Bradlee told The New York Times that he wasn’t sure he wanted to buy the place, that there were 52 dead cats inside and that funerals had to be planned for each one of them. Quinn later said it would have been easier to demolish Grey Gardens and start over.
Quinn said she had to tear most of the wood out — a lot of it was rotted — to remove the cat smell from the house. (Strangely, that’s the first question a lot of people asked when they heard I’d gone inside: “Is the cat smell gone?” The answer, yes.)
The Beales were New York socialites who summered at Grey Gardens. After a life of privilege and glamour, their existence had deteriorated to one of isolation and squalor after Big Edie’s husband, Phelan Beale, left her in 1934 and eventually divorced her in 1946. Phelan, an attorney, fell on hard times in the years following the great stock market crash of 1929. He substantially reduced Big Edie’s allowance. Little Edie was hoping to make it big as a performer in York City. She abandoned her dreams in 1952 when she was summoned to live with her mother. The Edies ended up sharing the home for nearly a half century.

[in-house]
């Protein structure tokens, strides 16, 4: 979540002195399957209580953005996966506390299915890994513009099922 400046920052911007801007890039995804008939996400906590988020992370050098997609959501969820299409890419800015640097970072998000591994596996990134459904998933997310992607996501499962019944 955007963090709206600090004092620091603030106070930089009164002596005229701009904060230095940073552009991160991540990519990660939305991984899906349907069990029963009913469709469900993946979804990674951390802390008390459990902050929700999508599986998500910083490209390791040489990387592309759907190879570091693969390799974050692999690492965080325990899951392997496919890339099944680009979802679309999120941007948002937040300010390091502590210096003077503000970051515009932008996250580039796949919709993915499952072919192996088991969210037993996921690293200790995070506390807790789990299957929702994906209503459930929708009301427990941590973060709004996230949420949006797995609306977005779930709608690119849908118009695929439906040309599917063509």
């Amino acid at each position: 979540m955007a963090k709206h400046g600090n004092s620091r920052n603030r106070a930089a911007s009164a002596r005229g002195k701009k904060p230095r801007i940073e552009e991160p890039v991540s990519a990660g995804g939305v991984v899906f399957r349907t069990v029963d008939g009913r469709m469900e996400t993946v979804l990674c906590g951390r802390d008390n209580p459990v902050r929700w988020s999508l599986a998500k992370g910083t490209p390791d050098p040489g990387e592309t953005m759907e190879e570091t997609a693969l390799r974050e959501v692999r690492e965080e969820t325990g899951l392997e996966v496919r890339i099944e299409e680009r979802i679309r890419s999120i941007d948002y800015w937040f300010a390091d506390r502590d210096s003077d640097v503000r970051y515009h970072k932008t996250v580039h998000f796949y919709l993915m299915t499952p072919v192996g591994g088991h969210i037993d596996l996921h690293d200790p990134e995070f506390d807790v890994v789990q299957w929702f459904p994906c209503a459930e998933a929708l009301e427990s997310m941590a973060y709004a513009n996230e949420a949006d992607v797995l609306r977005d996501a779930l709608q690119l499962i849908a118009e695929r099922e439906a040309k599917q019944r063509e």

The plight of the women made headlines in 1972 when Suffolk County health inspectors threatened to remove them from their abhorrent conditions. There was no working plumbing or running water. At that point, Kennedy Onassis and her sister Lee Radziwill paid for repairs and to have years of accumulated trash hauled away. But once Jackie O had the place cleaned up, the Edies allowed conditions to revert to a mess again.